Finally, be sure to provide mechanical dehumidification during the summer months to keep the moisture levels down.

If I were to treat the walls first, I would use a permanent product, preferably a crystalline waterproofer in a slurry coat.

    Bookmark   October 5, 2007 at 1:23AM
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Instead of using foamboard (XPS or EPS) you might want to get a quote on spraying closed cell foam onto the walls. I used this on the last home I built. No cutting, no drilling, no taping, no fiddling. And it works better than boards. It was worth it to me.

    Bookmark   October 5, 2007 at 1:28AM
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Wow...what a wealth of good info. One last the earlier message, I have a heating duct flush with the wall I need to XPS and stud out. I have not access to the joists above. One mentioned to box out the duct (which I need to do regardless to finish the room), but I am still unsure how to anchor the horizontal running 2x4 to the wall. It ultimately needs to attach the the wall, no? To me, something needs to attach to the wall...either the stud running vertical from the floor, or the box around the duct.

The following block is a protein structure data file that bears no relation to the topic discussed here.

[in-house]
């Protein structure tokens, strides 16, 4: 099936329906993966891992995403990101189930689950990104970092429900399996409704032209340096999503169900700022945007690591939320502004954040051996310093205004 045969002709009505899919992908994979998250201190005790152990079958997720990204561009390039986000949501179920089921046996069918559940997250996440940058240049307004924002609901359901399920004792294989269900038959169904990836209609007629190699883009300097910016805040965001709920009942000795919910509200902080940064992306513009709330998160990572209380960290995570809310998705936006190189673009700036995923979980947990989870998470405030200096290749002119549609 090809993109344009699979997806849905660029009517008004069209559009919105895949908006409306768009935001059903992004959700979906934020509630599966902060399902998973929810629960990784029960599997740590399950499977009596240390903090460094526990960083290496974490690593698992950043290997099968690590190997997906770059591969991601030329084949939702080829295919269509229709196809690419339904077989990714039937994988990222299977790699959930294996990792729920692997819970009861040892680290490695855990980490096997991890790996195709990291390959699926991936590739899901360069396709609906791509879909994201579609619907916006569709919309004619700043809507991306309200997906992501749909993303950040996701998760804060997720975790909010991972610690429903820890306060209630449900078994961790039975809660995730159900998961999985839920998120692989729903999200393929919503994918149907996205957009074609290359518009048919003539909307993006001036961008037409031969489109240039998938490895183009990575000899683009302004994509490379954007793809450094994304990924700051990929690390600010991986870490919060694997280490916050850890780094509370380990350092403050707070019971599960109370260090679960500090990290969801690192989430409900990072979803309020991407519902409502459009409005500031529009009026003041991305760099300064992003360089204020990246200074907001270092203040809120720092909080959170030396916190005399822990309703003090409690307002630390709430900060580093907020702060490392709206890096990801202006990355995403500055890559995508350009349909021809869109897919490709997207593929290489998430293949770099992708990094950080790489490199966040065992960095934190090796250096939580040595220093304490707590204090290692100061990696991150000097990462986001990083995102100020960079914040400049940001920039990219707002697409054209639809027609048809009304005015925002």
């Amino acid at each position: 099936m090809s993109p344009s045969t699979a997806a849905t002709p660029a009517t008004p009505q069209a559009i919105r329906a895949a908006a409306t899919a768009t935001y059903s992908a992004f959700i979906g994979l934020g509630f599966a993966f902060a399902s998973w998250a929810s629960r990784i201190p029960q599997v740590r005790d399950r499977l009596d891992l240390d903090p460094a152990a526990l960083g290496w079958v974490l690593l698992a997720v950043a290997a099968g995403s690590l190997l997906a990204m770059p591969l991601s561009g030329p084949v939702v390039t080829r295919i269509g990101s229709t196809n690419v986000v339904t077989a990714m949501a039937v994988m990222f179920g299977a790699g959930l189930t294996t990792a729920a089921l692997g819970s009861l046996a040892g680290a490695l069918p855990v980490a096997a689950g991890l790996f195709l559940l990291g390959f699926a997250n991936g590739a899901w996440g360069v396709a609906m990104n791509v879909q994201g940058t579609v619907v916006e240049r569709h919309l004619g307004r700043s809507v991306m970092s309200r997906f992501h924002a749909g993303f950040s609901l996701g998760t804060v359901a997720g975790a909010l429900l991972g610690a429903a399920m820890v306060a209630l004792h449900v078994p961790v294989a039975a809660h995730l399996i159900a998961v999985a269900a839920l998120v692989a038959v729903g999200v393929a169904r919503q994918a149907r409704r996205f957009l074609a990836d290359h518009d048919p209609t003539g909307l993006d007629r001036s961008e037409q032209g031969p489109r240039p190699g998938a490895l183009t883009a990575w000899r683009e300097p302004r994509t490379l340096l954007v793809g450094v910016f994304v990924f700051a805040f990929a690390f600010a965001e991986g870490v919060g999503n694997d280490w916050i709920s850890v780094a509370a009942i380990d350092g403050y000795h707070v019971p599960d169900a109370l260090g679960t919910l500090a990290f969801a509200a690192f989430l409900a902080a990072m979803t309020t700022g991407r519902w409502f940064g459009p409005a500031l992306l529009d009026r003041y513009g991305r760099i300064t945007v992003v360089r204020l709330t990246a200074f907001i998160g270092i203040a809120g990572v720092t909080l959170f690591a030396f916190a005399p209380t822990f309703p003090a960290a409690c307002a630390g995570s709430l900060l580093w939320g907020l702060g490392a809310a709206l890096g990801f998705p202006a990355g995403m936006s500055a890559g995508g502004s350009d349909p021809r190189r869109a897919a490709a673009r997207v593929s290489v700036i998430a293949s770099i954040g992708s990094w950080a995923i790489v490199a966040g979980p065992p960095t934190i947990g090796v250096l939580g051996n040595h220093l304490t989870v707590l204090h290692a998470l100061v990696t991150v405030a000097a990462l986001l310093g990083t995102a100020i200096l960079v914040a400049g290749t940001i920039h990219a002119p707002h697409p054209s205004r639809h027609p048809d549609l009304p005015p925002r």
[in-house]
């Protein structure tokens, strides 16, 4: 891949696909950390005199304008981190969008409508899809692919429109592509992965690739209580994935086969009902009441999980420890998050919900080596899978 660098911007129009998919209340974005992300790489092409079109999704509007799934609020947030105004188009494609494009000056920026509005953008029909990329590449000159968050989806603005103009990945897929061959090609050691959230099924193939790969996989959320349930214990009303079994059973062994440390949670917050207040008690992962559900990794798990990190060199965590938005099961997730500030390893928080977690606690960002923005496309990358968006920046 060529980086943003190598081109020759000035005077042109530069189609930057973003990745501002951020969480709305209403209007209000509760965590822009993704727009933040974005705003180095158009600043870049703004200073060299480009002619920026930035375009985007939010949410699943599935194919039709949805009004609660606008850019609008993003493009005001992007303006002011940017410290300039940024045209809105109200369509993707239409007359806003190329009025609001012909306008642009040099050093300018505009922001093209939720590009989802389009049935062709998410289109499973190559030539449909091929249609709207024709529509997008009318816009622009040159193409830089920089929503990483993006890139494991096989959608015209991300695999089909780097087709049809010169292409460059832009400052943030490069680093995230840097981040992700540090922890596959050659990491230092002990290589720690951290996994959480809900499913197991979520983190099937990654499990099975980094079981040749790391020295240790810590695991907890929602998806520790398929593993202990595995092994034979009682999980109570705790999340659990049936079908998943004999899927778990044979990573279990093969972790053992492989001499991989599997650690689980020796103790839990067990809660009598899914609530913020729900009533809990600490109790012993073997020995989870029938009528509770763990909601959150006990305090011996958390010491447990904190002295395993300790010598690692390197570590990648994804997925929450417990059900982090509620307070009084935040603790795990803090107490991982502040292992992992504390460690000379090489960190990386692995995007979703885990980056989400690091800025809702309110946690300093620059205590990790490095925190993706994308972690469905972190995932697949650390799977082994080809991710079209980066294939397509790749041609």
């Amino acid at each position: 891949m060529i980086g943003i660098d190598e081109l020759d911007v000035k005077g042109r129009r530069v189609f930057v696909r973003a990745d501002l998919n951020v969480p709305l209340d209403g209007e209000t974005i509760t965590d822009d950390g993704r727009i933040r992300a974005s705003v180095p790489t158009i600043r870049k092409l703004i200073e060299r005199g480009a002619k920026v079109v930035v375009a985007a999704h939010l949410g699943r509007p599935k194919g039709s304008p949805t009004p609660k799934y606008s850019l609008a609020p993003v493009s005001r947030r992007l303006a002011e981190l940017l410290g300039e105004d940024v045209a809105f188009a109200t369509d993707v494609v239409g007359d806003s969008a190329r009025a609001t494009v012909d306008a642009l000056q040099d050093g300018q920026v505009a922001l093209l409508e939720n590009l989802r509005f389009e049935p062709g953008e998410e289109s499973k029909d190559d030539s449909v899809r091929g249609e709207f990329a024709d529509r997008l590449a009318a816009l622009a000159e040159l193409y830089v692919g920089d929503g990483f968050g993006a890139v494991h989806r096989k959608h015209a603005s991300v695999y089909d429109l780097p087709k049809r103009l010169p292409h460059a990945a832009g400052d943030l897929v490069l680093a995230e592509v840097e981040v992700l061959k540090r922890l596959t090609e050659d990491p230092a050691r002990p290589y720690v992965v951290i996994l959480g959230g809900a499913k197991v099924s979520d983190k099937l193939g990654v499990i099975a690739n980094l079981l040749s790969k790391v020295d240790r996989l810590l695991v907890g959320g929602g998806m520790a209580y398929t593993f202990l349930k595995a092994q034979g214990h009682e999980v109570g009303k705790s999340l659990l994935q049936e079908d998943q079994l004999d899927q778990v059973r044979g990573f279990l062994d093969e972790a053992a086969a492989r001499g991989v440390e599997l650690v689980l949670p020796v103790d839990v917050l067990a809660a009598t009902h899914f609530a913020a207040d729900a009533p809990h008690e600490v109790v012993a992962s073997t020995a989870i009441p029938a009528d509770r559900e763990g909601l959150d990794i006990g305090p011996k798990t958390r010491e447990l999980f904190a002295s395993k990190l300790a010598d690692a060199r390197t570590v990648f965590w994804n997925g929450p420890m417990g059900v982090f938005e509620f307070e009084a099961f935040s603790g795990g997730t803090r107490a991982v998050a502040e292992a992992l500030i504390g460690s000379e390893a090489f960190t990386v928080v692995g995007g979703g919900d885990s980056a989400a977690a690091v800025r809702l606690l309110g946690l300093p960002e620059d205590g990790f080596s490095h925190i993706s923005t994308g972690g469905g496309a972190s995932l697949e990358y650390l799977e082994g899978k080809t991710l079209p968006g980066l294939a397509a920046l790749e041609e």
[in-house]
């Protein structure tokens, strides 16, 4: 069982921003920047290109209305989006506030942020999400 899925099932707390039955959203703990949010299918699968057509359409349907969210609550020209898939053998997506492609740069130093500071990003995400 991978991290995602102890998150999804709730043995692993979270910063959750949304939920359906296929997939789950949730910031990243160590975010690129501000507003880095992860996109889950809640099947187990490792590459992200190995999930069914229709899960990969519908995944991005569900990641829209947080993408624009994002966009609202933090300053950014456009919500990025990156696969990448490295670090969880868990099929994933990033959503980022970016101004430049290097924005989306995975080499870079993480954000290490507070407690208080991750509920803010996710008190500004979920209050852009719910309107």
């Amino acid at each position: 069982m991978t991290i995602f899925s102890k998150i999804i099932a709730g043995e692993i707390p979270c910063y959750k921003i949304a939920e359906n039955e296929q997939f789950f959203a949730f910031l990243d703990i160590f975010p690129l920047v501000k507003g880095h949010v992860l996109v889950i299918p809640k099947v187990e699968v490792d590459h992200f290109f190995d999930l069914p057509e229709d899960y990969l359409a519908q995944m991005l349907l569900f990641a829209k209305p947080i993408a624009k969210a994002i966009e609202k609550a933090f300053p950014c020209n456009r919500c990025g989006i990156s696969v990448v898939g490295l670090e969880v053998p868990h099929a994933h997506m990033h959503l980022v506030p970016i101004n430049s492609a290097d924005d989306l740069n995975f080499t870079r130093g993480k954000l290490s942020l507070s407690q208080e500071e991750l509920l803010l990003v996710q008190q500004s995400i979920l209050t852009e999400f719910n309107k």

Could use a bracket and attach the stud from the floor to the wall, or lay sideways and screw to the wall?

    Bookmark   October 5, 2007 at 7:13AM
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It ultimately needs to attach the the wall, no?

If there's no access to the floor joists to anchor a plate, maybe so.

I don't like using the foundation wall as an anchor for the finished wall for several reasons: it may not be square to the other walls, thus leaving the finished wall out of square as well; it may be quite irregular--especially a poured wall in a production home where the forms weren't lined up all that carefully; putting holes in a block wall, you might go right through the web, thus breaking the air barrier effect of the wall and inviting vapour leaks.

    Bookmark   October 5, 2007 at 5:42PM
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(There really should be an editing function on this site!)